I don't have a local code copy/etc, I just want to download a single specific git commit so I can view it. I have the url for the git repository: git://git.kernel.org/pub/scm/linux/kernel/git/davem/ne
As asked in this question, I also want to know how to resolve a conflicting git stash pop without adding all modifications to a commit (just like git stash pop without a conflict does). My current a
Is there a way to refer to the last commit in a specific branch with git? Or the last N, for that matter? Specifically, I would like to cherry-pick the last commit from a branch without having to get
I just bought a new computer. On my old machine I had an XCode project that was cloned from a remote repo on BitBucket. I decided to copy the physical git project folder/files from my old machine to m
If I have staged some changes, and in the process notice an error in my previous (and un-pushed) commit message, is there a way to amend the commit without folding in my staged changes? I see various
How to set current date as git commit message?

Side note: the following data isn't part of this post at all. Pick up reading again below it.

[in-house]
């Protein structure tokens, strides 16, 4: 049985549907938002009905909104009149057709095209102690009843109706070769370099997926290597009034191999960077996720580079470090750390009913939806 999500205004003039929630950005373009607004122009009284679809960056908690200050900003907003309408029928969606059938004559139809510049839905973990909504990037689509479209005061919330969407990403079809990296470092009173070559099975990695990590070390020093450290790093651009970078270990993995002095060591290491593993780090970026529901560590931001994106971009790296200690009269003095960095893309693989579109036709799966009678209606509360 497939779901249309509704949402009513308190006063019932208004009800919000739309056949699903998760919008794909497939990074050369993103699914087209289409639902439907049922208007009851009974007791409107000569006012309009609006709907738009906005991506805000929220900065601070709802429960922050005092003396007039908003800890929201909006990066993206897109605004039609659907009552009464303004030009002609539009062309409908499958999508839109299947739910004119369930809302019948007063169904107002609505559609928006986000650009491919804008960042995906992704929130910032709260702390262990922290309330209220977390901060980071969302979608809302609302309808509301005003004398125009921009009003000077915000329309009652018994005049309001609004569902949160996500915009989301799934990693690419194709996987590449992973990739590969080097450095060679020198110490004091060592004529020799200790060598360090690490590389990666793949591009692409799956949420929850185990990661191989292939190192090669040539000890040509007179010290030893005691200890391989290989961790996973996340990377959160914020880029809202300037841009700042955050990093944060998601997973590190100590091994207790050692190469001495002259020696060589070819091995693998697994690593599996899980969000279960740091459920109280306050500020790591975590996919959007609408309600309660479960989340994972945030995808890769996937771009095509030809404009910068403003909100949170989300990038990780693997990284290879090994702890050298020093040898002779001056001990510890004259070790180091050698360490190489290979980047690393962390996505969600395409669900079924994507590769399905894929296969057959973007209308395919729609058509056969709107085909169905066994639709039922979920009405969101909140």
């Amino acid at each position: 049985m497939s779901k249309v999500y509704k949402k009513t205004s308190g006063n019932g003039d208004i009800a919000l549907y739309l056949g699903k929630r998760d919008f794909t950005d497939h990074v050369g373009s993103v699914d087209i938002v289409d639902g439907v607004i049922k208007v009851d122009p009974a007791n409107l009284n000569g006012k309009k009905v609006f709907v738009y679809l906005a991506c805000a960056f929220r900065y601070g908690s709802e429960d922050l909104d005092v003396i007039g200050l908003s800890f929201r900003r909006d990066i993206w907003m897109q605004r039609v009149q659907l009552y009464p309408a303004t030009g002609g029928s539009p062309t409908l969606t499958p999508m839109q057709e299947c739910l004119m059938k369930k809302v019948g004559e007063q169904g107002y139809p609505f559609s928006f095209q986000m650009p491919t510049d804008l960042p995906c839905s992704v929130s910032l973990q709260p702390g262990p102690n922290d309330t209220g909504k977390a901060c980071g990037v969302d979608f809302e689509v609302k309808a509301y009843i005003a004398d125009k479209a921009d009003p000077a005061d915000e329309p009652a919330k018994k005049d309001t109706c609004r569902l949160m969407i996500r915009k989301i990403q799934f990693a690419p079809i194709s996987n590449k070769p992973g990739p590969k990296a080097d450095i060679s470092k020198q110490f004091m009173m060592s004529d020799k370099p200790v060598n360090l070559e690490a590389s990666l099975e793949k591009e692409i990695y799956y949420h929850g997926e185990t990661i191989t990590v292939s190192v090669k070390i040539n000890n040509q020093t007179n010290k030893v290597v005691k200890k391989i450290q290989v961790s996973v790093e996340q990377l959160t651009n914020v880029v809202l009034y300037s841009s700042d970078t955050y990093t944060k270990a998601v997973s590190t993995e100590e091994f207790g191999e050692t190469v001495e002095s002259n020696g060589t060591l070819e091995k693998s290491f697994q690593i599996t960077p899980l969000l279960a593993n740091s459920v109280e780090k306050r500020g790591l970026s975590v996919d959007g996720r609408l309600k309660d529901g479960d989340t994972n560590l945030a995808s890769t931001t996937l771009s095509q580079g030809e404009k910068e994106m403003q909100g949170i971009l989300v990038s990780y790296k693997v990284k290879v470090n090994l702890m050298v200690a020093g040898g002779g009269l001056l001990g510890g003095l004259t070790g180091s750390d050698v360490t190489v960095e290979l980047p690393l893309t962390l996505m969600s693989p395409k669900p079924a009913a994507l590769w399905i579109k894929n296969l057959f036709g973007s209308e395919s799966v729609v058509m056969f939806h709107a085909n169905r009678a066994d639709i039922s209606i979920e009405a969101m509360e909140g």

Possible Duplicate: In git, is there a simple way of introducing an unrelated branch to a repository? I have a small project I was working on without any kind of version control software, and I ende
how do I push a commit in two branches? I can't use git push, because then it pushes to three branches, and i just want the commit in two of them.. Ive tried a git merge HEAD --commit id from bra
I accidentally committed to the wrong branch. How do I delete that commit?
In following example tree: A-B-C-D-E (master branch) \ F-G-H (xxx branch) I'm looking for F - the first commit in xxx branch. I think that it is possible with: git log xxx --not master and the last
I need to make some commits using Git but I would like the timestamp in git-log to be in the future. How can I do a commit in git that causes a future timestamp to register in the git-log?